By Shaminder Gupta, MD, Nephrologist
End Stage Renal Disease (ESRD) is a life changing diagnosis and impacts both the patient and the family. While waiting for renal transplantation, renal replacement therapy (RRT) is required to sustain life. RRT, also known as dialysis, can be provided either in-center or at home. Home therapies can either be via peritoneum (PD) or via fistula (HHD).
Patients are concerned about their own abilities to provide this life sustaining therapy on their own. This is natural and should be anticipated as a barrier. Most of us, including medical professionals, would also share these apprehensions. Success at home depends on the initial attitude of the patient who is being asked to consider the therapy and depends on how it is delivered initially to the patient.
Common questions include: Is there enough space in my house? What about my partner? What if I have pets? Will it disturb my own family dynamics?
It is natural to have these questions about home dialysis. Space is always a concern, but the reality is that a small amount of private space is needed. This space has to be dedicated to home dialysis and be kept clean and free of pets. Pets are not a deal breaker. They simply have to be kept away from areas where home dialysis is performed. For PD patients, this is usually the bedroom. For HHD patients, the supply bags have to kept in an area away from possible intrusion.
The most important question usually relates to life partners. Life partners are invested in the health of the patient and they usually are also very supportive of any care plan that improves outcomes and quality of life. Patients do not want to burden others with their own health issues; however, it has been my experience that home dialysis improves patient outcomes and this both directly and indirectly affect the partner in a positive way. There is a happier partner, no travel requirements, more time at home together and a more positive attitude towards the treatment plan.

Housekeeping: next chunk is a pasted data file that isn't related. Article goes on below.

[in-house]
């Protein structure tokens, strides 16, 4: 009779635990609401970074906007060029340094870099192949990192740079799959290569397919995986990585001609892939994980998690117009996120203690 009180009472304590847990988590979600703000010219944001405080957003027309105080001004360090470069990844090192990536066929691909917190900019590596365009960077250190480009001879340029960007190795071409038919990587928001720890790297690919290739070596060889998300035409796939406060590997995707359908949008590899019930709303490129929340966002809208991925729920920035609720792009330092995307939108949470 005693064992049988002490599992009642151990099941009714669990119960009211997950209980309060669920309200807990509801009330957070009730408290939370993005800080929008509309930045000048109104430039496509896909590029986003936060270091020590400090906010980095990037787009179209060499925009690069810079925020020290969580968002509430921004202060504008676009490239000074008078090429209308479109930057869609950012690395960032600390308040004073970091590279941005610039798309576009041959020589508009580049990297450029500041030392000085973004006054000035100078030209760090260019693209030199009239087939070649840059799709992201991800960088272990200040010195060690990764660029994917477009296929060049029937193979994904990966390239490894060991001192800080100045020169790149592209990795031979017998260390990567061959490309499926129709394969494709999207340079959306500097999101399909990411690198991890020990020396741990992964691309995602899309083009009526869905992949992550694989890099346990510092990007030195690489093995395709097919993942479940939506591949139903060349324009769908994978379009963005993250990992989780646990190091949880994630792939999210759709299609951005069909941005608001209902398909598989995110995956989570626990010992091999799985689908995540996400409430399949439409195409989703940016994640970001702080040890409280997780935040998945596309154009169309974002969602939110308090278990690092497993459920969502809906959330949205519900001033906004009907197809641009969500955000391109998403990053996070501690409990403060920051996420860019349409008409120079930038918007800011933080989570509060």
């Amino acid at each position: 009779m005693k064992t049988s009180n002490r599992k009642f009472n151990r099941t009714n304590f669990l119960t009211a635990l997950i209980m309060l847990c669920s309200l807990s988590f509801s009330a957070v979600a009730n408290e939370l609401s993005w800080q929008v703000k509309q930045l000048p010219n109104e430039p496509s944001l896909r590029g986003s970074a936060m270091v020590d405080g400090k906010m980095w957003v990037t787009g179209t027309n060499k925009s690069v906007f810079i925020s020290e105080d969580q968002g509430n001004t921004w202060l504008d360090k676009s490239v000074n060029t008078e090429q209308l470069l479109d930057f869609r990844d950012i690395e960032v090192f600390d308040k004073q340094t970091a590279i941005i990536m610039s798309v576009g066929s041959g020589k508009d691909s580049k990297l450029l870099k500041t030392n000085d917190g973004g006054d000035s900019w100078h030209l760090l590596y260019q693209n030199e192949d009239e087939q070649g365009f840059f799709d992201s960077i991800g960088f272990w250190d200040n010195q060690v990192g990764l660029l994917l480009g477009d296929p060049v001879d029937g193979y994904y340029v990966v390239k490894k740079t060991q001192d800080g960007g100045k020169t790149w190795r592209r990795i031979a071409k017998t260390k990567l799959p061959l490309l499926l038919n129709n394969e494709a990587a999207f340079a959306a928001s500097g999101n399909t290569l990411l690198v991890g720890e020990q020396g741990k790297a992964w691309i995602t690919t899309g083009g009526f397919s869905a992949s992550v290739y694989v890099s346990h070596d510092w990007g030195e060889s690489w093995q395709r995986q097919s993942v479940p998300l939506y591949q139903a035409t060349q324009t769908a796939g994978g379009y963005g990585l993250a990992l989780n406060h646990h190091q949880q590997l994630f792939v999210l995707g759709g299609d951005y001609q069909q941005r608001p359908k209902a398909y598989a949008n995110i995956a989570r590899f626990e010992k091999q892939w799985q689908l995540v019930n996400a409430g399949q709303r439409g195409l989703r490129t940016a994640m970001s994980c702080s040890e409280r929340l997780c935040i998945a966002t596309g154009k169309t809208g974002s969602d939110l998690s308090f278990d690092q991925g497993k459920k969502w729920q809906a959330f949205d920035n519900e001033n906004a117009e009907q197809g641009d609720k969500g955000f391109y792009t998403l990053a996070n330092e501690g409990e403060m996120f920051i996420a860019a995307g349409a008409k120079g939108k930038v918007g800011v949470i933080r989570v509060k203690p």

Peritoneal dialysis is very difficult to describe in words to a patient. It is also more daunting when a video is watched about the process. I have found that direct interaction between a perspective patient and an established patient is the most effective way to educate the patient holistically. The established patients had the same questions as the perspective patients and can fully attest to the nature of the treatment, both positive and negative. PD patients often have positive experiences, and this is conveyed at this meeting. The approach also illustrates how patients teaching patients should be utilized in education. PD patients share their experiences and most importantly, showcase the freedom they have in controlling their own destiny and journey. This is powerful and impactful.
The barriers the patient was anticipating soon become less of a concern as they witness another patient sharing their positive experience. The only absolute hurdles to PD are the inability to avoid water, pet/hygiene issues where a room cannot be isolated in a home. Partners are not necessary. The hurdle of bringing healthcare to the home environment is often overblown as family members tend to be very supportive of home-based therapies. It also allows for the family member to remain at home/work and not have the burden of transporting their loved one to dialysis 3x/week or dealing with the post dialysis fatigue and increased hospitalizations associated with in center HD.
HHD patients have similar concerns. They also have additional concerns about self cannulation. This can be overcome by continual support of the patient and care partner. Introduction to other patients who do HHD is imperative in success of this model. Self- cannulation fear abates with strong support of the patient. Family members teaching other family members creates powerful bonds between them and creates bonds between the patient and HHD nurses. The positive experiences of HHD patients when shared with perspective patients helps alleviate the natural fears patients have. Self-care builds confidence in patients and this translates into positive attitudes and improved outcomes.
Home dialysis also better prepares patients for transplantation. Labs are better and patient engagement translates into better transplant candidacy.
Learning to do home dialysis is similar to learning to drive. When learning to drive, it is an overwhelming task, yet most people learn to do it. There are many buttons, sensors, radars, and complex decision making. After a few months of practice, operating the vehicle becomes routine. The key is support for the new driver through supervision and gradual autonomy. Home dialysis proficiency is similar. When given the proper support and timeline, patients can master the therapy and then learn to teach others. Home dialysis nurses and staff provide the support needed to learn and provide the individualized attention necessary to be successful for both the patient and their caregivers.